How to spend your way to a college education

Staying Ahead

May 13, 2001|By JANE BRYANT QUINN | JANE BRYANT QUINN,Washington Post Writers Group

CAN YOU spend your way into building a college-savings account? A new company called Upromise thinks the answer is yes.

Upromise's idea sounds good. Every time you buy certain goods or services, or shop at certain stores, a small portion of your purchase can be funneled into a college account. You'll save money without even thinking about it.

To build a tidy sum, however, you have to patronize the sponsoring merchants - not just now but for years into the future. Will you buy books at Borders rather than Amazon? Choose AT&T over WorldCom? Do all your toy shopping at Toys `R' Us? Use a Citibank credit card rather than one from Fleet or American Express?

If the answer is yes, you'll earn rebates linked to the amount you spend. Your rebates go into a non-interest-bearing Upromise brokerage account at Citibank. From there, you can move them into what's known as a 529 college-savings plan.

A 529 plan invests in stocks and bonds, and earns money tax-deferred. When cash is withdrawn for higher education, the earnings are taxed in your child's bracket, not yours. Your can use the money at any accredited U.S. school.

Please note - you do not have to belong to Upromise to contribute to a 529. These savings plans are established by the states. If you save through your own state's plan, you generally get breaks on any state income tax you owe.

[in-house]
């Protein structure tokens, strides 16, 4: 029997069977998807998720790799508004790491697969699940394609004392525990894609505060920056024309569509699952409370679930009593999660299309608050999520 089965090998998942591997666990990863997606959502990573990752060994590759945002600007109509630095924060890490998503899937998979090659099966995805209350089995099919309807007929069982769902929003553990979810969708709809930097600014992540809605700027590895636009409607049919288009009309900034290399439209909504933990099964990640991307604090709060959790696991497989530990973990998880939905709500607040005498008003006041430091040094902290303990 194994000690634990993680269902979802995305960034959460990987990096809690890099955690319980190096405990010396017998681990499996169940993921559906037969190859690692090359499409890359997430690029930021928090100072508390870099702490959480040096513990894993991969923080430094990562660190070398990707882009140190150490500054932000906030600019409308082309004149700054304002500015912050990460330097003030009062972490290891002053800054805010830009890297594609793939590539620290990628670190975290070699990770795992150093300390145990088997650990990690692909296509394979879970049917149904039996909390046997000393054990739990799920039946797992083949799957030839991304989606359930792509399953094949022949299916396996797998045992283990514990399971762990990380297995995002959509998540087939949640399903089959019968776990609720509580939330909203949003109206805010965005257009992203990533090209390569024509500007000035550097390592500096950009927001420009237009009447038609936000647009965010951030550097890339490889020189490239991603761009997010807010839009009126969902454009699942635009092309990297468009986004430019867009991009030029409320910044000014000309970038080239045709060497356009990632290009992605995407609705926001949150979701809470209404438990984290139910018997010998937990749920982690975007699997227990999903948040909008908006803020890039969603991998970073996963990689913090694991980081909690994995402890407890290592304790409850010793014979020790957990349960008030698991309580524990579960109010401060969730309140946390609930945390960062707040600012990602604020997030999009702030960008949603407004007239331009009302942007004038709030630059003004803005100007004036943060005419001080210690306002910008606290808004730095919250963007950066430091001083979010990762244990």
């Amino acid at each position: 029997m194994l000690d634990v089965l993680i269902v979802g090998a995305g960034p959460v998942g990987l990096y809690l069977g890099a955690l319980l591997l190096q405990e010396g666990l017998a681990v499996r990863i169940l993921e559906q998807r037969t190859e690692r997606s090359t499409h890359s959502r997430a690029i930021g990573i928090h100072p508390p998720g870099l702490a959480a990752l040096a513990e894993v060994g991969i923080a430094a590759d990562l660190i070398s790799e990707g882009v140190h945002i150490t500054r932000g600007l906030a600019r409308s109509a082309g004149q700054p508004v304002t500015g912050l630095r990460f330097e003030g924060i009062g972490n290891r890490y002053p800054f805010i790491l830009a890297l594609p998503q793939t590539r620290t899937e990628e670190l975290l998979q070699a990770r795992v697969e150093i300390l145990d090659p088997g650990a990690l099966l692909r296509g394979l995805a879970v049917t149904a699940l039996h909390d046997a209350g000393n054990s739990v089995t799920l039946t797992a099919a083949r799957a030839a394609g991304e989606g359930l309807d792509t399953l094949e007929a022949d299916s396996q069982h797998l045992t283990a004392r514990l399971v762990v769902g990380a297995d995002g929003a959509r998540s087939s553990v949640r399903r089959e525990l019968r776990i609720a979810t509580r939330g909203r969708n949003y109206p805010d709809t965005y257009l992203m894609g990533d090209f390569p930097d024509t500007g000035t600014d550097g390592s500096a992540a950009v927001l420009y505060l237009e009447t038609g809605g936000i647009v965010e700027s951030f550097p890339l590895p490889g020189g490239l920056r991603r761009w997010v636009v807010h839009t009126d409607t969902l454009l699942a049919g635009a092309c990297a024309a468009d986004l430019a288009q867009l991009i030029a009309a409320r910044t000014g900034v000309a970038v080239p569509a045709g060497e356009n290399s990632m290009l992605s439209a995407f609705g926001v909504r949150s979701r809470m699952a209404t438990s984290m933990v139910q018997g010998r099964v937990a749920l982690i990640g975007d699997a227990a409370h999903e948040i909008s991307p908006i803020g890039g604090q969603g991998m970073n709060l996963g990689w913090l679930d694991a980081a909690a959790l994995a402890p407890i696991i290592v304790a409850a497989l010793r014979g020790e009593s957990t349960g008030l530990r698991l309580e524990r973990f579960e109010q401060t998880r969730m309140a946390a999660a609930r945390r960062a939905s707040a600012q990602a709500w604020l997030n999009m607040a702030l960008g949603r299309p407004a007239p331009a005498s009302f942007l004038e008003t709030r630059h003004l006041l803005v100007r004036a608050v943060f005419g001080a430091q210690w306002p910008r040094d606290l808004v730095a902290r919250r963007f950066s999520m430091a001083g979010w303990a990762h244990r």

Many 529 plans accept savers who live in other states (although non-residents don't qualify for state income-tax breaks). For details on 529s, see www.savingfor college.com.

Upromise links your everyday spending to a 529 plan, provided that you spend in a certain way. Here's how you participate:

1. Sign up by Web at www.upro mise.com. Telephone or paper registration may come later. Right now, the service is for Netniks only.

2. Open a 529 college savings account. By the end of June, Upromise will offer the state plans managed by Salomon Smith Barney for Colorado and Illinois, and by Fidelity Investments for New Hampshire, Massachusetts and Delaware.

Residents of any state can join these plans. Everyone gets the federal tax benefits. But you get state tax benefits only if you're a resident of the state. Upromise Chief Executive Officer Michael Bronner says that other state plans are in the works.

3. Register the numbers on your credit cards. Anytime you use those cards at various sponsoring merchants, a small portion of the payment will be sent to a Upromise account at Citibank. The money should arrive within 60 days.

You need to build $50 in rebates to finance a Fidelity or Smith Barney 529 plan. After that, your rebates move into your 529 plan quarterly, provided they equal at least $50 at Fidelity and $15 at Smith Barney. You could also skip the 529 and take cash from your Upromise account.

Read the details of the offers, so you know what to expect. For example:

AT&T currently rebates 4 percent of the charges for up to two residential lines.

General Motors offers $150 on most new GM cars, as long as you register your purchase or lease at Upromise within six months of the transaction.

CVS/pharmacy rebates $1 for every $25 you spend during certain price promotions (not counting tobacco, alcohol or prescription drugs). You'll need a special CVS card.

More than 7,000 restaurants will contribute as often as once a month, if you pay with a registered card.

Citibank will rebate 1 percent of your charges on a Citibank card.

4. Shop online through the Upro mise Web site. For this, you don't have to register your credit cards. You go to the Upromise site and click on one of the participating merchants. Your purchases earn rebates for you and fees for Upro mise, too.

5. Tell relatives. They could register their credit cards and direct rebates to your child's account.

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